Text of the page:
Really I should have gone with a Pack-RT system that was a Motorola trunk mounted UHF-VHF cross band repeater that is tied into the VHF vehicle radio. The UHF power was limited to somewhere around 100 mW so you could not wander more than a few blocks from your vehicle.
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Ms. Tisha Hayes, AA4HA
Lookout Mountain, Alabama
K1CJS
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Posts: 5855




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« Reply #6 on: November 10, 2011, 06:38:17 AM »

Jorn,  Take a look at some of the websites for amateur radio equipment.  I bought a 19 inch "rubber ducky" type antenna (all it is is a 19 inch piece of rubber covered wire that is somewhat stiff) for my handheld.  It too has a BNC connector.  I also got a 19 inch piece of stranded 22 gauge wire to use as a tiger tail.  With a little bit of tinkering, I can capture that tiget tail between the shells of the male and female BNC connector, insuring a solid contact.  That one dipole style antenna did more to improve the sensitivity of my handheld than even a magnetic mount vehicle antenna did.

You're on the right track to maximizing the usefulness of your handheld!
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KB1LKR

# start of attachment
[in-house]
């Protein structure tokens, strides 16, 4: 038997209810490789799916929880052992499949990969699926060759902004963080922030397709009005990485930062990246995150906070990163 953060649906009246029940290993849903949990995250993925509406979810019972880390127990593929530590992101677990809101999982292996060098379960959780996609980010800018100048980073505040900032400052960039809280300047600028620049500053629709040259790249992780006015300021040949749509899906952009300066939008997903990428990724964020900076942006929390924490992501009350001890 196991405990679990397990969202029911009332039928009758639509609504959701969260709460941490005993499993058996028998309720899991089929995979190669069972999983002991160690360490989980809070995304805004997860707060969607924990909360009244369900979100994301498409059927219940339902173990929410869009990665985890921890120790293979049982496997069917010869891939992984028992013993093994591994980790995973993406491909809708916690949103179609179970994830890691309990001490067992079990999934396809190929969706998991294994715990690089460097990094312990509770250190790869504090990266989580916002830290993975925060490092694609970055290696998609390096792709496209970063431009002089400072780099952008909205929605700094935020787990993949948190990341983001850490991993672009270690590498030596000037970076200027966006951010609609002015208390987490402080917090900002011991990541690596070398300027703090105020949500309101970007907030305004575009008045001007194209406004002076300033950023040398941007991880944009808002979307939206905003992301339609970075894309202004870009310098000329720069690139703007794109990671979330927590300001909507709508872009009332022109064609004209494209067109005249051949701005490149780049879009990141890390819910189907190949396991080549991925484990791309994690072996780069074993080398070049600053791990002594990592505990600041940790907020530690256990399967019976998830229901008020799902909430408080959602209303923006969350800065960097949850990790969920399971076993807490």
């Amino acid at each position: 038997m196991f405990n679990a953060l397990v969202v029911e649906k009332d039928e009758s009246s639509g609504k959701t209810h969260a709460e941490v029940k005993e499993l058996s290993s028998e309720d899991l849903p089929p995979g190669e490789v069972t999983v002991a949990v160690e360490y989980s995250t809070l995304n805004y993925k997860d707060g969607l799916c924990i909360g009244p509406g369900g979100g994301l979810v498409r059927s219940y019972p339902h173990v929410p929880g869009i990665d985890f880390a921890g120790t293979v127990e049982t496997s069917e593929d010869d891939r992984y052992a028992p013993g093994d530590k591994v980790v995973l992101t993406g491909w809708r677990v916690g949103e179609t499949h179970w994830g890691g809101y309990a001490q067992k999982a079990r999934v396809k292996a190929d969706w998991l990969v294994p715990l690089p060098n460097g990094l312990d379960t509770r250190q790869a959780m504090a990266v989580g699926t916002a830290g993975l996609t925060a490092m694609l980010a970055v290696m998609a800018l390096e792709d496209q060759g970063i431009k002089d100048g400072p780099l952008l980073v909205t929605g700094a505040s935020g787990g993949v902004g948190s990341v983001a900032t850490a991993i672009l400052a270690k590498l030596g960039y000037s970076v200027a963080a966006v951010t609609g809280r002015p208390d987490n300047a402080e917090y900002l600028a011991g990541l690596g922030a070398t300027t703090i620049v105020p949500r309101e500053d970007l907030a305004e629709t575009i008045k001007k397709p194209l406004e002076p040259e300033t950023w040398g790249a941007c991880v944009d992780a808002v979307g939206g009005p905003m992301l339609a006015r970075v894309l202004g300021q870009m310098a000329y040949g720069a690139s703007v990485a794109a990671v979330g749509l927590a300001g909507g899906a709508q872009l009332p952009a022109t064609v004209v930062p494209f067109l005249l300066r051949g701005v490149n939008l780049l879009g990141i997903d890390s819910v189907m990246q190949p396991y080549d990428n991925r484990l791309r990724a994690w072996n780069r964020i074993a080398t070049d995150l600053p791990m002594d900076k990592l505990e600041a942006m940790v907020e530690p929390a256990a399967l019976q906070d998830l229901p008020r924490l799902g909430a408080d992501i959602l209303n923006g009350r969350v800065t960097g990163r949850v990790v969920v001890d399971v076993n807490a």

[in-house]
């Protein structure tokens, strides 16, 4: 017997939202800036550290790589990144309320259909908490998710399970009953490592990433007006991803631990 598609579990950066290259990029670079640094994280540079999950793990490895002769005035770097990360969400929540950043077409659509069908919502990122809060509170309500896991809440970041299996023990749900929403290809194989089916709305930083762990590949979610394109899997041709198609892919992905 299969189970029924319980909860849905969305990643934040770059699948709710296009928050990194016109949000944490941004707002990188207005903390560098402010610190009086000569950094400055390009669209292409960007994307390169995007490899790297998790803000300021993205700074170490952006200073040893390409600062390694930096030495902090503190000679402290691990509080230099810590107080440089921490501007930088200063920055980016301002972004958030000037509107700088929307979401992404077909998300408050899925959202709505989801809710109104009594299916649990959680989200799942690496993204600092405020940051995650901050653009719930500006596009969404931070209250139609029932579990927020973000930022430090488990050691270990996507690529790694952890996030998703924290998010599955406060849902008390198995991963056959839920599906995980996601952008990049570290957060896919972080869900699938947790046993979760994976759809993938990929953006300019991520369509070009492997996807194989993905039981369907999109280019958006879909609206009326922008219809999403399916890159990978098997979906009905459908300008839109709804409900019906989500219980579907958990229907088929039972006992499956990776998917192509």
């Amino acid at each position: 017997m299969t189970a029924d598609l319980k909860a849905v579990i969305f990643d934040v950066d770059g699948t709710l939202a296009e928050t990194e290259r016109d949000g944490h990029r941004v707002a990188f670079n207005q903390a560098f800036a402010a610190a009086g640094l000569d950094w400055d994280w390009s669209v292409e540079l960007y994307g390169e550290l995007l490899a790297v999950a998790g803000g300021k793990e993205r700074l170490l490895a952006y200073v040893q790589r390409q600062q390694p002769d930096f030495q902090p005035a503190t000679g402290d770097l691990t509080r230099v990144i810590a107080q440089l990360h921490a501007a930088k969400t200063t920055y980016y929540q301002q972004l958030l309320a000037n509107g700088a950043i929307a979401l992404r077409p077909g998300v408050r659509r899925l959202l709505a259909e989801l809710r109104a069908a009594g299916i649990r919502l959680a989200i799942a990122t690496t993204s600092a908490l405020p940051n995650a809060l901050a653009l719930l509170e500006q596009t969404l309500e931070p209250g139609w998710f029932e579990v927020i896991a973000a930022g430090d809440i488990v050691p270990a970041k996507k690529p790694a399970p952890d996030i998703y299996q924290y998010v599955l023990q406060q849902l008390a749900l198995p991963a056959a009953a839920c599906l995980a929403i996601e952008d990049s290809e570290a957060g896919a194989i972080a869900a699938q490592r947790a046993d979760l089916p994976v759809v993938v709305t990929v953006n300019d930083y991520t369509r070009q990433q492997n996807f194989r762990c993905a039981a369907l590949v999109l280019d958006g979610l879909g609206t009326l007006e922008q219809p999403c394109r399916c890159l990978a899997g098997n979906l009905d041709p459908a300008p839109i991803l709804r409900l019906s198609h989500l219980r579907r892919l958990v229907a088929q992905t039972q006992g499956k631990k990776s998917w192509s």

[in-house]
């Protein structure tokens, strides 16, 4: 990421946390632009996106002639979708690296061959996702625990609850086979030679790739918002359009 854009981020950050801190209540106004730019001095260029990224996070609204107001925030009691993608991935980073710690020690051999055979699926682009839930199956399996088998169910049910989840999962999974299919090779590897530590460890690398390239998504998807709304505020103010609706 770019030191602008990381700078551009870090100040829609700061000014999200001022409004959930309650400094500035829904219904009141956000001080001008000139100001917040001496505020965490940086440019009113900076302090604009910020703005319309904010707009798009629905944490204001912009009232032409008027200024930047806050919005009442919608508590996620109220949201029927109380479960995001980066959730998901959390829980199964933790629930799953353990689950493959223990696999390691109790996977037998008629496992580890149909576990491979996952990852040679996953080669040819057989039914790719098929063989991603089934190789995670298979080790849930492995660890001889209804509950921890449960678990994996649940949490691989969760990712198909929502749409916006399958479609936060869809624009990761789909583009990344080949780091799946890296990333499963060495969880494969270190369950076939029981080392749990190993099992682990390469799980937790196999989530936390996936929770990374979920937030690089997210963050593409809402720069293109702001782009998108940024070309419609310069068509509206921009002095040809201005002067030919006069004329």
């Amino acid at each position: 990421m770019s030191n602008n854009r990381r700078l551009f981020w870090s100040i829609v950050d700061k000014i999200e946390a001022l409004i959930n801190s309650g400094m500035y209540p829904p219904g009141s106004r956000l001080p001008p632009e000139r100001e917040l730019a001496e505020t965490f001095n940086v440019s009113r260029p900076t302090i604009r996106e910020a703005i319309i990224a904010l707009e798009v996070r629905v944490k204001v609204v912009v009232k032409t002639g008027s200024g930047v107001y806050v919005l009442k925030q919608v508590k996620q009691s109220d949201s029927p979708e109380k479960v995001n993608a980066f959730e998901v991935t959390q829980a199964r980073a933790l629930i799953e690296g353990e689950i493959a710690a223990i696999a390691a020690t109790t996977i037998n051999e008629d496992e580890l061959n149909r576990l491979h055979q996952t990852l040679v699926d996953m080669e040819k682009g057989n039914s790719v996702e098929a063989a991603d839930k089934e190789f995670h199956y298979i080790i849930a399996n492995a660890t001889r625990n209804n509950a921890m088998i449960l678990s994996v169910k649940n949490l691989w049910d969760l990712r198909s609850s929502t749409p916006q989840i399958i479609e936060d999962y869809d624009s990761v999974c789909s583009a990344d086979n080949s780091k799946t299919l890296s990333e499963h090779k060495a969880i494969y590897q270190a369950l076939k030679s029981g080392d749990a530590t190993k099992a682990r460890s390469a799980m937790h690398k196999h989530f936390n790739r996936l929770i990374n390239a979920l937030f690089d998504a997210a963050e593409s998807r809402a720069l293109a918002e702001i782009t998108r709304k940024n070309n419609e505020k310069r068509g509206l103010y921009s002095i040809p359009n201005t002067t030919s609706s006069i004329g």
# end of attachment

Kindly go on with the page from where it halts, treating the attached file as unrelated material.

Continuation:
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Posts: 1899




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« Reply #7 on: November 11, 2011, 09:28:30 AM »

Look at Pryme RD-98 SMA or RD-98-BNC / Comet SMA-24 or BNC-24 HT antennas: these are ~17" of springy/whippy, thinly insulated wire on a connector for 2m/70cm, essentially 1/4 [2m]- 3/4 [70cm] wave. Add another limp thin wire (w/ a weight on the end maybe) clamped/soldered/etc. tothe ground side of the SMA (or BNC) and lett it droop and you have a center fed 1/2 wave (or 3/2 on 70cm) antenna. No reason you couldn't build your own on a connector vs. buying and adding the tail.

For a half wave *end fed* whip the matching is probably a nuisance/pain, and at 2m it's tall, though at 70cm it would be reasonable in length still. Might be fun to try anyway though.
 
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WB6BYU
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Posts: 13016




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« Reply #8 on: November 11, 2011, 10:48:51 AM »